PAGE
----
adoption of the Program-Planning Budget System (PPBS) by the
Pentagon in 1960s. The premise of PPBS was that linking analysis,
planning, strategic decision-making, and the day-to-day management
of defense activities into a unified process would make the
allocation of resources more rational, relevant, and effective. It
failed to achieve that goal. Simply controlling the "machinery" of
Pentagon decision-making did not actually allow the Secretary of
Defense to produce optimum results, particularly in regards to
fighting the Vietnam War. While it empowered Defense Secretary
Robert McNamara to impose his "will" upon the decision-making
process inside the Pentagon, "planning proved to be an impediment
to effective strategic thinking and action, whether one favored
hawkish military strategies or dovish political ones...the problem
was not that PPBS tried to dictate these choices directly so much
as that, by virtue of how it necessarily worked--what planning
excluded as well as included--it influenced strongly how others
made those choices." In the end, prescriptive policies just
implemented bad decisions faster.
The challenge of dealing with global warming through legislative
fiat risks a similar fate. By overly structuring the response to
complex system problems, the Congress will have an uncertain impact
on the system--there is little question, however, that Congress
will have a dramatic impact on those elements of the system to
which cause and effect can be readily linked. Thus, Congress would
be wise to limit analysis and debate over the costs and benefits of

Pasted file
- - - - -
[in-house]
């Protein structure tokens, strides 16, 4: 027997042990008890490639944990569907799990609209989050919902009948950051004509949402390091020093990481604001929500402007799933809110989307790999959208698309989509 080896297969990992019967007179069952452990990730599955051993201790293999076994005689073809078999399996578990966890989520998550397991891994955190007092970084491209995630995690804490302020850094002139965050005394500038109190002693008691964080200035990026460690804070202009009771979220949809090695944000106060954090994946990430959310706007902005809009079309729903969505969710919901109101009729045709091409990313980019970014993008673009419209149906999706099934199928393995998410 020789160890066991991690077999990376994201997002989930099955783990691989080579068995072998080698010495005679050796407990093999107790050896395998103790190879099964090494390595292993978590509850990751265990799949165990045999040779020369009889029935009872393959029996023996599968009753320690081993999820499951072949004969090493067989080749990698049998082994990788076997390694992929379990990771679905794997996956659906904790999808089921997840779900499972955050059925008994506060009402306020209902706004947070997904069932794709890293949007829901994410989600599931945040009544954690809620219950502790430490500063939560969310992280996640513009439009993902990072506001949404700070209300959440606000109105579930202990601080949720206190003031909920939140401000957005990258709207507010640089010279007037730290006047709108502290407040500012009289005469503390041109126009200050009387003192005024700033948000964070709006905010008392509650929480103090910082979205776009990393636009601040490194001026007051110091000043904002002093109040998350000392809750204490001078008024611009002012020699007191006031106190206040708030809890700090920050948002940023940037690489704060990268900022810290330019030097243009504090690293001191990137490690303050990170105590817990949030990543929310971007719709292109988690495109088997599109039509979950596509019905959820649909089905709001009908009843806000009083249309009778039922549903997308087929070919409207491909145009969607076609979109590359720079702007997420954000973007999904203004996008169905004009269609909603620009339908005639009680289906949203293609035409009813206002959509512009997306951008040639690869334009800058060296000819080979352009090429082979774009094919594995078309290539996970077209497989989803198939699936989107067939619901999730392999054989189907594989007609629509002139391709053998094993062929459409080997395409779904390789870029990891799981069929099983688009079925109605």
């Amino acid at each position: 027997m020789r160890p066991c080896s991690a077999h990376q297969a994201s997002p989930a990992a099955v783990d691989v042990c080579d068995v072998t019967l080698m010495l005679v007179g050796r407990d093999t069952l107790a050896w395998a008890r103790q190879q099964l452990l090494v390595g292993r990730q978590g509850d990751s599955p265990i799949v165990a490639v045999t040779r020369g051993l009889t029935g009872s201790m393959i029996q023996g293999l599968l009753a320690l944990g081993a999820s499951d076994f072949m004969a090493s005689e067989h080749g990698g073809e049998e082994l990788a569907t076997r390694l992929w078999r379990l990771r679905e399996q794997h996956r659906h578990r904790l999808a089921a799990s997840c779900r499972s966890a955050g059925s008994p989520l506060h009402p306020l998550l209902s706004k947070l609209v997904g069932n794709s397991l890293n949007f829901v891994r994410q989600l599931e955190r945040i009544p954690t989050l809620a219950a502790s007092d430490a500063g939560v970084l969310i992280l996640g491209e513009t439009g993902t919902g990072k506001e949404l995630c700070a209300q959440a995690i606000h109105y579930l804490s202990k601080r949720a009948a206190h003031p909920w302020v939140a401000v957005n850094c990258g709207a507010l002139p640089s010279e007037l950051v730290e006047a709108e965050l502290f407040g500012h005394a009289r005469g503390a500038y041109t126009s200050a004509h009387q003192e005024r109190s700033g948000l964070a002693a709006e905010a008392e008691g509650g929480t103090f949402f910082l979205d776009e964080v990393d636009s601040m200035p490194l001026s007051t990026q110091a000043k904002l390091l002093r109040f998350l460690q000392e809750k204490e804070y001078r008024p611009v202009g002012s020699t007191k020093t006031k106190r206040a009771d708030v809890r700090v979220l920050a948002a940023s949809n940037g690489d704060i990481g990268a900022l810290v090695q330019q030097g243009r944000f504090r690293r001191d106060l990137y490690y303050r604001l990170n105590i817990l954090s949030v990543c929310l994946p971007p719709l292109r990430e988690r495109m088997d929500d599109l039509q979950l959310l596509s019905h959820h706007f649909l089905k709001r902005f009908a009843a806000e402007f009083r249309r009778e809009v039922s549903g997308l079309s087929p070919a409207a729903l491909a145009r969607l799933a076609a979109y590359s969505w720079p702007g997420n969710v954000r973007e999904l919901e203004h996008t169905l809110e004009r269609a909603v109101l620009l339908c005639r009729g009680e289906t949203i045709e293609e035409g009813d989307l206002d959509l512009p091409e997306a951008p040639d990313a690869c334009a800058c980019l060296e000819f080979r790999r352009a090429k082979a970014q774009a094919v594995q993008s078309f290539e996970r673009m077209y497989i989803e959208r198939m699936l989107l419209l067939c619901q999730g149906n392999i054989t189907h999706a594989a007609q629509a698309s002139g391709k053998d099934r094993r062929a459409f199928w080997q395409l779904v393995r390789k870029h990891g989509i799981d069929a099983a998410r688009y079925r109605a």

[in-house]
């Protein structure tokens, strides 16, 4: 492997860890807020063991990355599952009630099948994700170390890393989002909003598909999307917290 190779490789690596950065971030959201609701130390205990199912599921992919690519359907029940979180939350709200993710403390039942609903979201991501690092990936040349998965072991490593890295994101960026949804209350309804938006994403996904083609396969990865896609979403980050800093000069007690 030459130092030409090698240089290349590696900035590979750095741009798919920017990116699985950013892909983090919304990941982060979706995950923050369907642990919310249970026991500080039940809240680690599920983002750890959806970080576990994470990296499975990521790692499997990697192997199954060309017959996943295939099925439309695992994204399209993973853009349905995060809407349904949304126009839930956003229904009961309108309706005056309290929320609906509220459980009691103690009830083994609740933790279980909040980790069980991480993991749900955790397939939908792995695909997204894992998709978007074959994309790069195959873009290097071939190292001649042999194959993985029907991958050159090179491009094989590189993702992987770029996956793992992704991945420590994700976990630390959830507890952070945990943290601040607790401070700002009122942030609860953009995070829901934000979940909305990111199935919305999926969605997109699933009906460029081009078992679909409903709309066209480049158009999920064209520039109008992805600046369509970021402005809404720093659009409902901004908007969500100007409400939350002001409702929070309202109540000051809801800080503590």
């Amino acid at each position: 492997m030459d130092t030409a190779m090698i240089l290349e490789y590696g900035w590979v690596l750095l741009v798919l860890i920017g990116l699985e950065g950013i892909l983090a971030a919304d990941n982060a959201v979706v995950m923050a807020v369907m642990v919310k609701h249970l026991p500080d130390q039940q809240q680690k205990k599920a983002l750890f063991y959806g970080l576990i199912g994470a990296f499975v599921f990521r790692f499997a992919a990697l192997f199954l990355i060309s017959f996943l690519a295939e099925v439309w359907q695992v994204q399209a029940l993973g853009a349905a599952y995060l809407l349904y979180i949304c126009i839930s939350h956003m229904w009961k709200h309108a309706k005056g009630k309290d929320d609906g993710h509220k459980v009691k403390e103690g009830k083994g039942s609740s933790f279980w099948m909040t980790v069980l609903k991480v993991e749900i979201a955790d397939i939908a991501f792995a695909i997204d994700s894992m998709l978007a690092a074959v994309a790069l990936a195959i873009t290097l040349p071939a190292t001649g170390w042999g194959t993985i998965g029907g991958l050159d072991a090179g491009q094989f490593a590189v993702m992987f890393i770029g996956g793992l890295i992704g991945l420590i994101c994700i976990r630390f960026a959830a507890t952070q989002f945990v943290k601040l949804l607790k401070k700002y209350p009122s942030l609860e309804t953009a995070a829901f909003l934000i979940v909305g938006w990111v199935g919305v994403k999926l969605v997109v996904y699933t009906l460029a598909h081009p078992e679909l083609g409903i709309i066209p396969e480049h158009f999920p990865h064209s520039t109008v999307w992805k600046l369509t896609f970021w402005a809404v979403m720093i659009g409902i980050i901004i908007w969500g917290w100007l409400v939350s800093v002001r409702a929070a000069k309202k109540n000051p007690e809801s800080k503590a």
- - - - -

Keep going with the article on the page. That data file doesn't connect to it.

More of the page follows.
the Clean Energy Jobs and America Power Act to factors where cause
and effect can be more clearly mapped.
The Real Issues for the Energy Act
While the long-term impacts of climate change on national
security can be debated, the short-term impact of legislation to
curb emissions is more readily apparent. A study by The Heritage
Foundation's Center for Data Analysis on a similar companion bill
proposed in the House finds that the law would make the United
States about $9.4 trillion poorer by 2035. Much of this decline
would be from reduced economic productivity and job loss. In
particular, under the House legislation there would be 1.15 million
fewer jobs on average than without a cap-and-trade bill.
Other economic concerns include rising deficits and continued
devaluing of the dollar.
A sharp decline in economic productivity would like have a
deleterious impact on U.S. security. For example, a collapse in
U.S. economic growth would result in even more draconian cuts to
the defense budget, leaving America with a military much less
prepared to deal with future threats. Indeed, if America's military
power declines, there would probably be more wars, not fewer.
Likewise, a steep drop in American economic growth would lengthen
and deepen the global recession. That in turn will make other
states poorer, undermining their ability to protect themselves and
recover from natural disasters.
A consequence of passage of this legislation is that it may well
create the world we want to avoid. The law would ensure a steep
decline in U.S. economic competitiveness and military preparedness.
The consequences of a weak America would inevitably lead to a
string of national security crises and an undermining of the
nation's capacity to deal with natural disasters here and abroad.
It would seem in examining the national security implications of
climate change, scrutinizing the short-term impact of the
legislation would be much more important to address.
Likewise, proponents of the bill must also speak to concerns
that any law will not impact global warming in any significant
manner. According to climatologist Chip Knappenberger, similar
legislation proposed in the House would moderate temperatures by
only hundredths of a degree after being in effect for the next 40
years and no more than two-tenths of a degree at the end of the
century. EPA Administrator Lisa Jackson concurred,
recently saying, "US action alone will not impact world CO2
levels." Additionally, the impact of
"managing" greenhouse gases on the environment also remains a
subject of great controversy. For example, as Senator Inhofe noted
in a floor speech, S. Fred Singer, an atmospheric scientist at the
University of Virginia, who served as the first director of the
U.S. Weather Satellite Service and more recently as a member and